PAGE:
Wednesday, February 6, 2013
Psychosocial Treatments for Cancer
Support groups have been successful in providing cancer patients and caregivers with information, psychological support, a sense of camaraderie, and insight from others with similar experiences (Tehrani, Farajzadegan, Rajabi, & Zamani, 2011). Further, support groups help patients make decisions with treatments and pain management, and provides peer networking (Oliffe, Ogrodniczuk, Bottorff, Hislop & Halpin, 2009). Support groups are used more frequently by women than men (Lieberman, 2008). However, in a men's support group, humor was a common means of communication and one that provides physiological health benefits that include cardiovascular and respiratory improvement and elevated mood (Oliffe et al., 2009). Support groups also help patients contend with anxiety (Oliffe et al., 2009). Shim, Capella & Han (2011) suggested that one benefit of support groups is the shared experience of communication and processing, which helps patients adapt and adjust to the trauma of a cancer diagnosis and subsequently provides patients with potential health benefits, such as improving patients' well-being (Shim et al., 2011). The knowledge base needs additional research on the benefits of support groups, much of which has been derived from studies on breast cancer support groups for women (Gottlieb & Wachala, 2007).
Complementary therapies (CT) can be beneficial adjunct therapies for cancer patients. Between 30 and 40% of cancer patients in the United States use some form of CT (Smithson, Paterson, Britten, Evans, & Lewith, 2010). Some of the more common types of complementary therapies include high dose vitamins and herbal supplements, complementary health services like massage, acupuncture, and chiropractic care, old-fashioned and folk remedies, and diets (Kao & Devine, 2000). Some patients seek these therapies as a cure for their cancer or to minimize metastasis, whereas others use them to alleviate side effects, strengthen their sense of spiritual well-being, or gain a sense of control over their medical care (O'Beirne et al., 2004; Smithson et al., 2010; Van Tonder, Herselman, & Visser, 2009). Patients often fail to discuss their choice of CT as well as their satisfactory experiences because they worry that their doctors may think negatively about the CT (Smithson et al., 2010). By self-admission, doctors usually consider themselves unknowledgeable about CT, and most of their knowledge comes from their patients (Bourgeault, 1996).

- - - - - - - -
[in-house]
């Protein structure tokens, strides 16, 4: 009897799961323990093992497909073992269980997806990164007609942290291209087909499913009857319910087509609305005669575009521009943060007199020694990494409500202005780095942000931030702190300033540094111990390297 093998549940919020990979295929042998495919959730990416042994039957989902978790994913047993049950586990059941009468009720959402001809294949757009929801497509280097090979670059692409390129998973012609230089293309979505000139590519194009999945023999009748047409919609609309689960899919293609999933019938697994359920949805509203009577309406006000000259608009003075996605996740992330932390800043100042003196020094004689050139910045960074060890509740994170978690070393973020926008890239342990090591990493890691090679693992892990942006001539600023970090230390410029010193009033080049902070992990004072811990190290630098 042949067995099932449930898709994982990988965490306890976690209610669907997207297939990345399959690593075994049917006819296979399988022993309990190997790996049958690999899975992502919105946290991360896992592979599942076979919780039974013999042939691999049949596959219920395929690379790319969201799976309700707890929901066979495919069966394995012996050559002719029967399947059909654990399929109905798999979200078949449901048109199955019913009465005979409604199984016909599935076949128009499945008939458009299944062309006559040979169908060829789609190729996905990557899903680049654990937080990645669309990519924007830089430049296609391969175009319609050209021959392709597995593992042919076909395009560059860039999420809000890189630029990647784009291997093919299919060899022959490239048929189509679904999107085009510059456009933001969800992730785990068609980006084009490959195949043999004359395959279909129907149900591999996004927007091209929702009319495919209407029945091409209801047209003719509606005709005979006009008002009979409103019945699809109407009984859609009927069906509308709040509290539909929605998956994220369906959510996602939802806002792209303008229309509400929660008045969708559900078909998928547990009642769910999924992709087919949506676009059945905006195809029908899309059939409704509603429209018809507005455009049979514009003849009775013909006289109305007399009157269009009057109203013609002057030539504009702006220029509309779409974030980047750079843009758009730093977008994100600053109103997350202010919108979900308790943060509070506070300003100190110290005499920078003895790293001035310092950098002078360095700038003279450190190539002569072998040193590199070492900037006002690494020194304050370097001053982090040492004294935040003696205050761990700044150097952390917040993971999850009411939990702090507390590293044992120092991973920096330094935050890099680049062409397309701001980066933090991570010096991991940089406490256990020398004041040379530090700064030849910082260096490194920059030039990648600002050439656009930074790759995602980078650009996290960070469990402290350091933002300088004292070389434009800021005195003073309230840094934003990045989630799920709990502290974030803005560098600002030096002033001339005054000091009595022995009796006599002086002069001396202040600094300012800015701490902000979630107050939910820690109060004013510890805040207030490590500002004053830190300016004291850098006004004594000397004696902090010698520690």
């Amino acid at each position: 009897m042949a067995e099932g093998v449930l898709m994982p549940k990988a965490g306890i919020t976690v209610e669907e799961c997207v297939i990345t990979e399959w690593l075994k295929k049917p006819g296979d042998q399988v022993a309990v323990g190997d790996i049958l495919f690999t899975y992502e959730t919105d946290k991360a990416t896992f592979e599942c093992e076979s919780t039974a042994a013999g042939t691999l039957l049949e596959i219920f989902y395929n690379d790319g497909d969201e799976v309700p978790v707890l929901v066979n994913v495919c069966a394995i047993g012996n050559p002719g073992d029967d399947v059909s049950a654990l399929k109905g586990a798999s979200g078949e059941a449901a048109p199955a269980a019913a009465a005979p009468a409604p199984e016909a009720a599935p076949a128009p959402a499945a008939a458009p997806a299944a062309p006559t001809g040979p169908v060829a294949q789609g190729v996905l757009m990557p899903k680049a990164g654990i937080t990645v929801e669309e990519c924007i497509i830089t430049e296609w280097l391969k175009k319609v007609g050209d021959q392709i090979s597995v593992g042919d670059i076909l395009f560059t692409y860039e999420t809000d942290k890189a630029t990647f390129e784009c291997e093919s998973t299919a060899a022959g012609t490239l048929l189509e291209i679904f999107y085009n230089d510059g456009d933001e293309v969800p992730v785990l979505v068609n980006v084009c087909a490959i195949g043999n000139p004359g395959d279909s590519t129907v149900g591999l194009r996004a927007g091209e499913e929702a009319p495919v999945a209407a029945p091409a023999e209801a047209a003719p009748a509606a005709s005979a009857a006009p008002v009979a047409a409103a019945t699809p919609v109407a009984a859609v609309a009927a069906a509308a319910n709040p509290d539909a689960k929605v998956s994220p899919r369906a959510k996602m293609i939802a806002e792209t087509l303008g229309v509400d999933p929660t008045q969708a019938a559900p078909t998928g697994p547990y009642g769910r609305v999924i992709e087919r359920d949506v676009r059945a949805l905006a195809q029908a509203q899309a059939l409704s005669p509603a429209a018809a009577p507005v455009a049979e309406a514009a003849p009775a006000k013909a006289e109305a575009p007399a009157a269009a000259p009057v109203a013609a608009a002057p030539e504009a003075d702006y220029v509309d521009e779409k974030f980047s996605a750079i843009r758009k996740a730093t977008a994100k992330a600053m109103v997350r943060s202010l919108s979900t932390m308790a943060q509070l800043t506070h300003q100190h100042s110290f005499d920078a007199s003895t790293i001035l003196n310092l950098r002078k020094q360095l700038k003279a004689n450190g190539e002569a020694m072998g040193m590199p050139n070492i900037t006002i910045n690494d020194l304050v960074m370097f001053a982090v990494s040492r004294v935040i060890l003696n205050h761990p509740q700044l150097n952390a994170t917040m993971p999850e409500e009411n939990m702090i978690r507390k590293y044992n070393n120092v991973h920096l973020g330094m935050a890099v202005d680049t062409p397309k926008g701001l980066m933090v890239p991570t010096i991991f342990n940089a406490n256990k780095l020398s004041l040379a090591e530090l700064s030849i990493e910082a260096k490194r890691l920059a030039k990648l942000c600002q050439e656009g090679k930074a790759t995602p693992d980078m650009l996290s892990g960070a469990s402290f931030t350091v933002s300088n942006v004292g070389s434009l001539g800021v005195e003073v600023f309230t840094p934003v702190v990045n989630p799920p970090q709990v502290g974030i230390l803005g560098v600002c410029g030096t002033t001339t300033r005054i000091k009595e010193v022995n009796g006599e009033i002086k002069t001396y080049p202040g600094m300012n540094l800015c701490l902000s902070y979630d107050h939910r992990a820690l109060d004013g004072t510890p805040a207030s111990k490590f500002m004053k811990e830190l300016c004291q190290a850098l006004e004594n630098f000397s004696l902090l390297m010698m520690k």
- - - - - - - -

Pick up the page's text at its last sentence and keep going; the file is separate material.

CT is successful for many patients. It takes into account patient values, provides a learning experience for doctors, contributes to increased patient satisfaction and a higher level of control for patients, and better overall outcomes (O'Beirne et al., 2004; Smithson et al., 2010).
Success in cancer treatment should include factors such as patient satisfaction and well-being and whether the therapy provides a sense of control for the patient, maybe especially when palliative care is the only treatment. When physicians accommodate patients' values in treatment decisions, patients are more satisfied with their care, and patient satisfaction results in better health outcomes (Coulter, 1997). Davidson, Geoghegan, Mclaughlin & Woodward (2004) found CT filled an important psychological need for some patients. Most patients that use CT report high levels of satisfaction (Van Tonder et al., 2009) and a strong sense of control over their treatment (O'Beirne et al., 2004).
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